Police authorities from 29 countries joined forces to launch the operation that was coordinated by the Spanish Civil Guard (Guardia Civil) and supported by Europol, Interpol and the World Customs Organization (WCO).
The operation, named Pandora III, began last year and investigated the trafficking of cultural goods and focused on online sales made by criminal groups.
According to the recently published joint statement from Interpol, 59 people were arrested and more than 18,000 items were seized including archaeological items, furniture, coins, paintings, musical instruments and sculptures.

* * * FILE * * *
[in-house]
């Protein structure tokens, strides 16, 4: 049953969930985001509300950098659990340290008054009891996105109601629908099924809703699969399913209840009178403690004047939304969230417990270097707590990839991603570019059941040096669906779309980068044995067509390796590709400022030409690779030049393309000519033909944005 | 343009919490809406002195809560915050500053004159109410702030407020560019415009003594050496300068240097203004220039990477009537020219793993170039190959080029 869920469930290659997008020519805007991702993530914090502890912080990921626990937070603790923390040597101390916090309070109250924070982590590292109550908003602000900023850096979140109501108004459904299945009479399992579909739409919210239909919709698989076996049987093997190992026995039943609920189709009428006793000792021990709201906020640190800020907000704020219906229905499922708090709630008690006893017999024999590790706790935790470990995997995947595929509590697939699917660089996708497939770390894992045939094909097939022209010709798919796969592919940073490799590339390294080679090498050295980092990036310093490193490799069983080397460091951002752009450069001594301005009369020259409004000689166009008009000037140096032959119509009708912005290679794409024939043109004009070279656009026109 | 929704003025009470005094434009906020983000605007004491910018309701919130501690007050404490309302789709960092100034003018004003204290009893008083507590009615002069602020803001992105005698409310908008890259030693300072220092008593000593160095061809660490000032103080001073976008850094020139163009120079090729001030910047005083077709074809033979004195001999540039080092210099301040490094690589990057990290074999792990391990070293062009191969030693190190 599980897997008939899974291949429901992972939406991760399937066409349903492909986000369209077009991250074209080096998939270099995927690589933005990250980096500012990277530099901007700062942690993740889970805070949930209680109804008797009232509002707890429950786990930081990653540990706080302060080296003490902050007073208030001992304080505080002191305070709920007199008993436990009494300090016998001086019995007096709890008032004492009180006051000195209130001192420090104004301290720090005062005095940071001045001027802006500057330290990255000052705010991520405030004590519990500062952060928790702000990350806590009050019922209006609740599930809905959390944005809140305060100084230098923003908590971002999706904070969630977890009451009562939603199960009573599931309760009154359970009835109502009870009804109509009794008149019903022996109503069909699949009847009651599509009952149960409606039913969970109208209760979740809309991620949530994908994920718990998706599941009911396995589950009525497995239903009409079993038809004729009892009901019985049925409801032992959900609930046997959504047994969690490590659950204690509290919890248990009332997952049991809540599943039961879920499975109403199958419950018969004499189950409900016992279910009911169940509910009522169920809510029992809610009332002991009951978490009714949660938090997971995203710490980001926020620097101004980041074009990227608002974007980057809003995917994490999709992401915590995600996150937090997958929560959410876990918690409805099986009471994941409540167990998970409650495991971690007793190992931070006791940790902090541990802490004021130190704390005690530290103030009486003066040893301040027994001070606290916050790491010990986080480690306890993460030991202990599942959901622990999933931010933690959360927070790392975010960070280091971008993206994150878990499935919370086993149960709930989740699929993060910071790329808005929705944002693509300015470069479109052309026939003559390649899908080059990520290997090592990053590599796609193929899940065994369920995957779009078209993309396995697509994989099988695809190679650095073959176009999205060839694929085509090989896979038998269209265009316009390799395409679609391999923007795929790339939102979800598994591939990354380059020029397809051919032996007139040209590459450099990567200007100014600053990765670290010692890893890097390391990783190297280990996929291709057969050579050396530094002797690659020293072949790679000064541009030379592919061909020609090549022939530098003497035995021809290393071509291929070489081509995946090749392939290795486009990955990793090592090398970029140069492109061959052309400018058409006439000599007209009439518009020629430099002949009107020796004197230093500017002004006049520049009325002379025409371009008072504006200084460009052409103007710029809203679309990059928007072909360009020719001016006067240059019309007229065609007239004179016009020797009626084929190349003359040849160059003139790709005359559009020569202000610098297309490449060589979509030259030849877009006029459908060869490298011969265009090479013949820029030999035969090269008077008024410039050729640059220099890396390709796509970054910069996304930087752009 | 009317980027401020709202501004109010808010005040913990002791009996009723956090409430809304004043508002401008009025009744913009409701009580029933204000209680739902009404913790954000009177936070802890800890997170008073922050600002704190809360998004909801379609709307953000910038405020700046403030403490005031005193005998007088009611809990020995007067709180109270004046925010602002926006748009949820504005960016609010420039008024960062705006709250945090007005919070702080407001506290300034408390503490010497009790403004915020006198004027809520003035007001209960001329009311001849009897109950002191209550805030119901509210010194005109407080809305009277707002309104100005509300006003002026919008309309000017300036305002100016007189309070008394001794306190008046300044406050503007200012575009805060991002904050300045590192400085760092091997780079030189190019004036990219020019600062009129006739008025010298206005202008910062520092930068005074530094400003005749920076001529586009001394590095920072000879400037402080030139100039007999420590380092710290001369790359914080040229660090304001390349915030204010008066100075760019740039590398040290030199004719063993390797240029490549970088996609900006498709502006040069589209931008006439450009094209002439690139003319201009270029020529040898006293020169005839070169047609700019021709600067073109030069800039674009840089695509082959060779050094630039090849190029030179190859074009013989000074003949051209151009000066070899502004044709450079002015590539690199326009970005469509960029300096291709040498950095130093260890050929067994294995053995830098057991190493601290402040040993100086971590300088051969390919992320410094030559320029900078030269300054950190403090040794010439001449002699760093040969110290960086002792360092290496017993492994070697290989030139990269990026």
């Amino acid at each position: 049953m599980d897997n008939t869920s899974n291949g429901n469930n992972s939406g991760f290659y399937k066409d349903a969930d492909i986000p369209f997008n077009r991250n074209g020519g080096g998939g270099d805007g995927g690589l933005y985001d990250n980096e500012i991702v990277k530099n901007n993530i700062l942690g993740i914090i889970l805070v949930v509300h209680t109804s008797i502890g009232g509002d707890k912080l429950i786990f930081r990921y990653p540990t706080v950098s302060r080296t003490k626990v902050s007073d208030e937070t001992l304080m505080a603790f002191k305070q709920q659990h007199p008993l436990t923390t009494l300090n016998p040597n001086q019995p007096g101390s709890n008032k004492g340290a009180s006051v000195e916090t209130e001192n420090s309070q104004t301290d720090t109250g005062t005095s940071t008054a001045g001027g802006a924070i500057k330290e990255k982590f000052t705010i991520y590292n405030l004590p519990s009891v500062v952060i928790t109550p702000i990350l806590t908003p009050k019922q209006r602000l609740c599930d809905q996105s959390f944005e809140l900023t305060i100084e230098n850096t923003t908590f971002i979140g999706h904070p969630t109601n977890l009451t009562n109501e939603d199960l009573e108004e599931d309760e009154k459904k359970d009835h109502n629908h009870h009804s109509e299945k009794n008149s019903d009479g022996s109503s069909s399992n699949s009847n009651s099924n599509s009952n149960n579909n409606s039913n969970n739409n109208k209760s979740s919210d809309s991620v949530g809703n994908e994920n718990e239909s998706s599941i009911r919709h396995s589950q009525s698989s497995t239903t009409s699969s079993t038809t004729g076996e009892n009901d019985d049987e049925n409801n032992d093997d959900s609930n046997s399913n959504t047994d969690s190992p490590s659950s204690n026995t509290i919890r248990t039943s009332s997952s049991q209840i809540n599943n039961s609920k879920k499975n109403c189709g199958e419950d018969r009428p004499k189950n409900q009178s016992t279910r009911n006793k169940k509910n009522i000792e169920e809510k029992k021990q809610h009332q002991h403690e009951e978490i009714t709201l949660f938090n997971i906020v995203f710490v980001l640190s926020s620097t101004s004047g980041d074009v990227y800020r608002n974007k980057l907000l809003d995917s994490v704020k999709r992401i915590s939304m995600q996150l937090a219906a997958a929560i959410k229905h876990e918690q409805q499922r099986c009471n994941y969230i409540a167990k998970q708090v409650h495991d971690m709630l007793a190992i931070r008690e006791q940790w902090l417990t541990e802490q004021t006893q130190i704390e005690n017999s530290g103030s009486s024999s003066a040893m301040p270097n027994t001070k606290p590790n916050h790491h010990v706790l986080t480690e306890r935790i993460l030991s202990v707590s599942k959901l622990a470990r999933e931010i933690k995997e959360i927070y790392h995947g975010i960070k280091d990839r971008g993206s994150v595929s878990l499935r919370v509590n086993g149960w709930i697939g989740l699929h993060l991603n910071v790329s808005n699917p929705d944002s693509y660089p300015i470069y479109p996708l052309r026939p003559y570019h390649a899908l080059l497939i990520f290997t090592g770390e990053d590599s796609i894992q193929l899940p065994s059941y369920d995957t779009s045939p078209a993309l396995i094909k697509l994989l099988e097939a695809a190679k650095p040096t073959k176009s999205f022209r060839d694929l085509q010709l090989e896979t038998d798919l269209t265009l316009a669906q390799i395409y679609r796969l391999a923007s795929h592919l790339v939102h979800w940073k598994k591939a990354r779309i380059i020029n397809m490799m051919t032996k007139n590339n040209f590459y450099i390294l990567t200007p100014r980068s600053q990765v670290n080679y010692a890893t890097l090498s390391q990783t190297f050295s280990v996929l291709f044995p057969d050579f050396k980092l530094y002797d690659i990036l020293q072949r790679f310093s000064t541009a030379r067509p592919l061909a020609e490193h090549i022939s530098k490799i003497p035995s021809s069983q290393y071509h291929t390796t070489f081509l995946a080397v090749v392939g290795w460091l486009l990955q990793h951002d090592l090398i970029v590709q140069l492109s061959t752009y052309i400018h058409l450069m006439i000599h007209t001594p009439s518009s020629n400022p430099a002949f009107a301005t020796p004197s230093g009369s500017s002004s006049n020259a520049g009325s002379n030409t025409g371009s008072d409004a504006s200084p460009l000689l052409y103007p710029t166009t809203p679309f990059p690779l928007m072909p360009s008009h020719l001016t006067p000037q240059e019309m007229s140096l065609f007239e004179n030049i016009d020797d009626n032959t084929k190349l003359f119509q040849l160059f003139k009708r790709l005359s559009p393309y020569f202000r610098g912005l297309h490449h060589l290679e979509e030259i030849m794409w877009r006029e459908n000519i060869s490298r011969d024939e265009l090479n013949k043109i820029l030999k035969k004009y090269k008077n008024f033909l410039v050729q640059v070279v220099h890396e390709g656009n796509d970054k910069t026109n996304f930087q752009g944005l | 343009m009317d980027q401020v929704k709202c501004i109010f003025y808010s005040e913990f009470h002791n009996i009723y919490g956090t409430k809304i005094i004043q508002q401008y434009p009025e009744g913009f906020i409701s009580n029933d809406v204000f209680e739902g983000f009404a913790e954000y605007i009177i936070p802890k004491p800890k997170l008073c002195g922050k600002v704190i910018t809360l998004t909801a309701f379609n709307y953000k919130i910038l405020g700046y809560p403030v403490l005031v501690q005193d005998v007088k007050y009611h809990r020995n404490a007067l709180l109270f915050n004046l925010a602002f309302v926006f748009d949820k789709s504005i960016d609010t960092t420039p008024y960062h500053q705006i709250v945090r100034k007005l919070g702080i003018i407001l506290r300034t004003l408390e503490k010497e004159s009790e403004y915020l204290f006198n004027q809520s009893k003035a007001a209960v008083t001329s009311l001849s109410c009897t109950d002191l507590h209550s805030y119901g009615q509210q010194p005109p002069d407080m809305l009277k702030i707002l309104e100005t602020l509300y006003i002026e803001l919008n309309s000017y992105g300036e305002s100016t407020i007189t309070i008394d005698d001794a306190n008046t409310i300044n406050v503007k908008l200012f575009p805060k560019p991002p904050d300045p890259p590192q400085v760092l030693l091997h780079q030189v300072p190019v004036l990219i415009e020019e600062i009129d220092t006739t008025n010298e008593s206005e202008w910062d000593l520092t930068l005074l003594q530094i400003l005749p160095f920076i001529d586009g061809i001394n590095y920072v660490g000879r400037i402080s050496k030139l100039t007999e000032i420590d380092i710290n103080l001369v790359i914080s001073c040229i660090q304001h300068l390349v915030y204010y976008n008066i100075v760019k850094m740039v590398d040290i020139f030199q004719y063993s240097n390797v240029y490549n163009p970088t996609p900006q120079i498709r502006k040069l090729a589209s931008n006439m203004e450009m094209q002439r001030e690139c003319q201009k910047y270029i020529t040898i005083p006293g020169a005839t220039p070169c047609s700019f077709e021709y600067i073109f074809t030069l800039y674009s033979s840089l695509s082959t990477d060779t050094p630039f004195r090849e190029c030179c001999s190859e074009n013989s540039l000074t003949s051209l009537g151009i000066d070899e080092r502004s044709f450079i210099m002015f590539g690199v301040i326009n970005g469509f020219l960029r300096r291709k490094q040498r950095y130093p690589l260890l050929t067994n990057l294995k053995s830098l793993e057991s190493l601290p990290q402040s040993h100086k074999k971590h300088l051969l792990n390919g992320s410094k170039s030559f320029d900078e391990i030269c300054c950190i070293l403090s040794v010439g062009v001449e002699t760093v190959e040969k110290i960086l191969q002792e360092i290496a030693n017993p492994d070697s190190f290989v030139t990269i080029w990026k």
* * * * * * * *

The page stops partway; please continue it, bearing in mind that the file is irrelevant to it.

Forces involved in Pandora III mapped online activity and targeted suspicious websites and sellers. This part of the operation was led by the Dutch police and with the help of other agencies 169 suspicious websites were targeted, resulting in the seizure of 682 cultural objects.
Other areas of the operation involved inspections in auction houses, art galleries, museums and private houses, resulting in 49 arrests; controls at ports and border crossing points resulting in four arrests and 201 cultural goods seized; and the targeting and inspections of what the police described as “hot spots” such as archaeological sites which led to six arrests and 909 cultural goods seized.
In a statement Interpol said: “Fighting the illicit trafficking of cultural goods online is a key challenge. Criminal groups take advantage of digital platforms such as websites, social media and instant messaging apps to sell cultural artefacts of unlawful origin.”